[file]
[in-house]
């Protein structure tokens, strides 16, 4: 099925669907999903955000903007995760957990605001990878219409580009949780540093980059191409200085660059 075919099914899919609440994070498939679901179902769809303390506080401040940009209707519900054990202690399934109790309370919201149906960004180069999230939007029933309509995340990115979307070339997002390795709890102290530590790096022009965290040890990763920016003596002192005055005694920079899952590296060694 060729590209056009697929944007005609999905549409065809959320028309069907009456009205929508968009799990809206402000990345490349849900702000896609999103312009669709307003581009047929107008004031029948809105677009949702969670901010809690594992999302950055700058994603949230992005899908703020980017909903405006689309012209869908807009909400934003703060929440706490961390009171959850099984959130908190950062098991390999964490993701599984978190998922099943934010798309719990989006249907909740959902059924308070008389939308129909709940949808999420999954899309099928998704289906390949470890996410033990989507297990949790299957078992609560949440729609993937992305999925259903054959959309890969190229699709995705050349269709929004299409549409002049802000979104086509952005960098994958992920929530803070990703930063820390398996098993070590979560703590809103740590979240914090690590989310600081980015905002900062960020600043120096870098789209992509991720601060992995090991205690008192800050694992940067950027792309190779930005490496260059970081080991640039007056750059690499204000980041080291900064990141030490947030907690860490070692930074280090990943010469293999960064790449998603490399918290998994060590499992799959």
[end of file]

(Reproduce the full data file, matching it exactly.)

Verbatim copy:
[in-house]
């Protein structure tokens, strides 16, 4: 099925669907999903955000903007995760957990605001990878219409580009949780540093980059191409200085660059 075919099914899919609440994070498939679901179902769809303390506080401040940009209707519900054990202690399934109790309370919201149906960004180069999230939007029933309509995340990115979307070339997002390795709890102290530590790096022009965290040890990763920016003596002192005055005694920079899952590296060694 060729590209056009697929944007005609999905549409065809959320028309069907009456009205929508968009799990809206402000990345490349849900702000896609999103312009669709307003581009047929107008004031029948809105677009949702969670901010809690594992999302950055700058994603949230992005899908703020980017909903405006689309012209869908807009909400934003703060929440706490961390009171959850099984959130908190950062098991390999964490993701599984978190998922099943934010798309719990989006249907909740959902059924308070008389939308129909709940949808999420999954899309099928998704289906390949470890996410033990989507297990949790299957078992609560949440729609993937992305999925259903054959959309890969190229699709995705050349269709929004299409549409002049802000979104086509952005960098994958992920929530803070990703930063820390398996098993070590979560703590809103740590979240914090690590989310600081980015905002900062960020600043120096870098789209992509991720601060992995090991205690008192800050694992940067950027792309190779930005490496260059970081080991640039007056750059690499204000980041080291900064990141030490947030907690860490070692930074280090990943010469293999960064790449998603490399918290998994060590499992799959």